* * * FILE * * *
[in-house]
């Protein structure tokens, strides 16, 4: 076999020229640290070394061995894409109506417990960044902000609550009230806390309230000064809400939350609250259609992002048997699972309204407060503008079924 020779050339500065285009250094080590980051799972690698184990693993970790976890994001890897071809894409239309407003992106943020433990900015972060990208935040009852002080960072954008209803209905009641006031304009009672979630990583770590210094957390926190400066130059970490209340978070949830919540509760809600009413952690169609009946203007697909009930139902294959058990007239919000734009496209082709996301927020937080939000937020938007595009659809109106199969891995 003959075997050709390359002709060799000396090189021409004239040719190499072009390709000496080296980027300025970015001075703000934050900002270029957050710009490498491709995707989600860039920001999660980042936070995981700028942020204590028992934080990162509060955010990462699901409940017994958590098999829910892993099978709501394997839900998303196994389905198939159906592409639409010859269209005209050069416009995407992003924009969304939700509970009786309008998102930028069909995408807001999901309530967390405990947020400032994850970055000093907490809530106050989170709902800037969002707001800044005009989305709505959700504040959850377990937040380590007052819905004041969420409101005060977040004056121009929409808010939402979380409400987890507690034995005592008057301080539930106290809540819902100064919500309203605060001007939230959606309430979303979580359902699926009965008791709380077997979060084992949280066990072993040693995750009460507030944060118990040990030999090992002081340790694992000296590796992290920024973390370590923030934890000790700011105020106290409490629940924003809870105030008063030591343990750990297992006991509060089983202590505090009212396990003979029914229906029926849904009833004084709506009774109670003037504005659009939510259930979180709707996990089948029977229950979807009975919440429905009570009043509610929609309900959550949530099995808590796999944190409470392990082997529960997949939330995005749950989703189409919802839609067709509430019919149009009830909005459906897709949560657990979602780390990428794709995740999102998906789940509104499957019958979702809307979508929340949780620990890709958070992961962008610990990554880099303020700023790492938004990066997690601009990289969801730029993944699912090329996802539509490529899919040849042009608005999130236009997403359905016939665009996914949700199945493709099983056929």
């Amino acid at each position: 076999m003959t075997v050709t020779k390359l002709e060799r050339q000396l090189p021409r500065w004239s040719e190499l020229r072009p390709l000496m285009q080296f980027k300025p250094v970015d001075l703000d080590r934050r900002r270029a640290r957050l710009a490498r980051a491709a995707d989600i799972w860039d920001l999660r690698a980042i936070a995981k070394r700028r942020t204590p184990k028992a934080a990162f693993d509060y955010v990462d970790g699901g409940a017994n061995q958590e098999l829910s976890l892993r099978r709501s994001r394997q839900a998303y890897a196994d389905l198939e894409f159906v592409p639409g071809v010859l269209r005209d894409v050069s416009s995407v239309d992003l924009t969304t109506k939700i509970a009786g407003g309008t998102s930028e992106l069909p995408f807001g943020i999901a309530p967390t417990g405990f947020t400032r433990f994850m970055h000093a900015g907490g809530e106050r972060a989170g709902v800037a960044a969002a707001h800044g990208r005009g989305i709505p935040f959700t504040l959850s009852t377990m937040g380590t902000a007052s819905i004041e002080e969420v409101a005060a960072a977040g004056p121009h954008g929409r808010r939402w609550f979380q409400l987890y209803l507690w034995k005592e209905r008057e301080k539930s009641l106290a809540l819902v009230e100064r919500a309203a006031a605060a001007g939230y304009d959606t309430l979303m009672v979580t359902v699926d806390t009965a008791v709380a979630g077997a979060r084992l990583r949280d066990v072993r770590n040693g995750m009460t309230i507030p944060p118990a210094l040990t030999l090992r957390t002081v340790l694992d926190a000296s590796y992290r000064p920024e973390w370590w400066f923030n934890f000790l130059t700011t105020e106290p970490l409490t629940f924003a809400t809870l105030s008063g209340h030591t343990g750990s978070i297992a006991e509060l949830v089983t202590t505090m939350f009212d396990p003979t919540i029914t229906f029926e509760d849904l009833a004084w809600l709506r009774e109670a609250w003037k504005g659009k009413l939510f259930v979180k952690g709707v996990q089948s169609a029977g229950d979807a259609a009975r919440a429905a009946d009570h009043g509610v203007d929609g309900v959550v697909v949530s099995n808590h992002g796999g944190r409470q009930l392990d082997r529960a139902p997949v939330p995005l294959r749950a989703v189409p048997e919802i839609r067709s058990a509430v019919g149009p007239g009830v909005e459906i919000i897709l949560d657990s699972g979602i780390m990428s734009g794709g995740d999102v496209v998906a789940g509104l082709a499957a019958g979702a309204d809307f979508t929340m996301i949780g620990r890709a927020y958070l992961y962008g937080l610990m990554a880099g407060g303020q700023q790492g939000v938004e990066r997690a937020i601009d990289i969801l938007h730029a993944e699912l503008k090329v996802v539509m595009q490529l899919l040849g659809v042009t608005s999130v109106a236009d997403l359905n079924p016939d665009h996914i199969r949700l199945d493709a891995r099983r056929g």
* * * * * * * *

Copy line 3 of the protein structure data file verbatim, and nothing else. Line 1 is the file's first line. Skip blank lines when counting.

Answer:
């Amino acid at each position: 076999m003959t075997v050709t020779k390359l002709e060799r050339q000396l090189p021409r500065w004239s040719e190499l020229r072009p390709l000496m285009q080296f980027k300025p250094v970015d001075l703000d080590r934050r900002r270029a640290r957050l710009a490498r980051a491709a995707d989600i799972w860039d920001l999660r690698a980042i936070a995981k070394r700028r942020t204590p184990k028992a934080a990162f693993d509060y955010v990462d970790g699901g409940a017994n061995q958590e098999l829910s976890l892993r099978r709501s994001r394997q839900a998303y890897a196994d389905l198939e894409f159906v592409p639409g071809v010859l269209r005209d894409v050069s416009s995407v239309d992003l924009t969304t109506k939700i509970a009786g407003g309008t998102s930028e992106l069909p995408f807001g943020i999901a309530p967390t417990g405990f947020t400032r433990f994850m970055h000093a900015g907490g809530e106050r972060a989170g709902v800037a960044a969002a707001h800044g990208r005009g989305i709505p935040f959700t504040l959850s009852t377990m937040g380590t902000a007052s819905i004041e002080e969420v409101a005060a960072a977040g004056p121009h954008g929409r808010r939402w609550f979380q409400l987890y209803l507690w034995k005592e209905r008057e301080k539930s009641l106290a809540l819902v009230e100064r919500a309203a006031a605060a001007g939230y304009d959606t309430l979303m009672v979580t359902v699926d806390t009965a008791v709380a979630g077997a979060r084992l990583r949280d066990v072993r770590n040693g995750m009460t309230i507030p944060p118990a210094l040990t030999l090992r957390t002081v340790l694992d926190a000296s590796y992290r000064p920024e973390w370590w400066f923030n934890f000790l130059t700011t105020e106290p970490l409490t629940f924003a809400t809870l105030s008063g209340h030591t343990g750990s978070i297992a006991e509060l949830v089983t202590t505090m939350f009212d396990p003979t919540i029914t229906f029926e509760d849904l009833a004084w809600l709506r009774e109670a609250w003037k504005g659009k009413l939510f259930v979180k952690g709707v996990q089948s169609a029977g229950d979807a259609a009975r919440a429905a009946d009570h009043g509610v203007d929609g309900v959550v697909v949530s099995n808590h992002g796999g944190r409470q009930l392990d082997r529960a139902p997949v939330p995005l294959r749950a989703v189409p048997e919802i839609r067709s058990a509430v019919g149009p007239g009830v909005e459906i919000i897709l949560d657990s699972g979602i780390m990428s734009g794709g995740d999102v496209v998906a789940g509104l082709a499957a019958g979702a309204d809307f979508t929340m996301i949780g620990r890709a927020y958070l992961y962008g937080l610990m990554a880099g407060g303020q700023q790492g939000v938004e990066r997690a937020i601009d990289i969801l938007h730029a993944e699912l503008k090329v996802v539509m595009q490529l899919l040849g659809v042009t608005s999130v109106a236009d997403l359905n079924p016939d665009h996914i199969r949700l199945d493709a891995r099983r056929g």